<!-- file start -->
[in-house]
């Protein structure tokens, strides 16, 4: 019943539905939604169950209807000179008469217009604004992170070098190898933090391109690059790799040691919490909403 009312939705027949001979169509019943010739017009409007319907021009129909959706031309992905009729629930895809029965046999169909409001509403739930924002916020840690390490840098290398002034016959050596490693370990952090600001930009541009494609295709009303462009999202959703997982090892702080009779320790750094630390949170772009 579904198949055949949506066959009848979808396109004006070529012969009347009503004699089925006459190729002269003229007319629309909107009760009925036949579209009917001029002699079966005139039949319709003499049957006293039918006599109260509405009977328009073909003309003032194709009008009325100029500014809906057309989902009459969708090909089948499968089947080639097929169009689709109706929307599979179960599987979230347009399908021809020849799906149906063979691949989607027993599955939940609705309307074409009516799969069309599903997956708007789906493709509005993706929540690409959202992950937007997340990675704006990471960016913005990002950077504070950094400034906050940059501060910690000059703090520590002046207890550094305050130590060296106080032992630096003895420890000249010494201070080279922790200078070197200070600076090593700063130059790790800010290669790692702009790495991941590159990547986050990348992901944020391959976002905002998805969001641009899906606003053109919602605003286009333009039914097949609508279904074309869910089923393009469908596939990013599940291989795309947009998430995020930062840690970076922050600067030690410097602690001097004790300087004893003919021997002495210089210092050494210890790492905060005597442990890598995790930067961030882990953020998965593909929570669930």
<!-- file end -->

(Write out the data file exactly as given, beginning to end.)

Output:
[in-house]
């Protein structure tokens, strides 16, 4: 019943539905939604169950209807000179008469217009604004992170070098190898933090391109690059790799040691919490909403 009312939705027949001979169509019943010739017009409007319907021009129909959706031309992905009729629930895809029965046999169909409001509403739930924002916020840690390490840098290398002034016959050596490693370990952090600001930009541009494609295709009303462009999202959703997982090892702080009779320790750094630390949170772009 579904198949055949949506066959009848979808396109004006070529012969009347009503004699089925006459190729002269003229007319629309909107009760009925036949579209009917001029002699079966005139039949319709003499049957006293039918006599109260509405009977328009073909003309003032194709009008009325100029500014809906057309989902009459969708090909089948499968089947080639097929169009689709109706929307599979179960599987979230347009399908021809020849799906149906063979691949989607027993599955939940609705309307074409009516799969069309599903997956708007789906493709509005993706929540690409959202992950937007997340990675704006990471960016913005990002950077504070950094400034906050940059501060910690000059703090520590002046207890550094305050130590060296106080032992630096003895420890000249010494201070080279922790200078070197200070600076090593700063130059790790800010290669790692702009790495991941590159990547986050990348992901944020391959976002905002998805969001641009899906606003053109919602605003286009333009039914097949609508279904074309869910089923393009469908596939990013599940291989795309947009998430995020930062840690970076922050600067030690410097602690001097004790300087004893003919021997002495210089210092050494210890790492905060005597442990890598995790930067961030882990953020998965593909929570669930």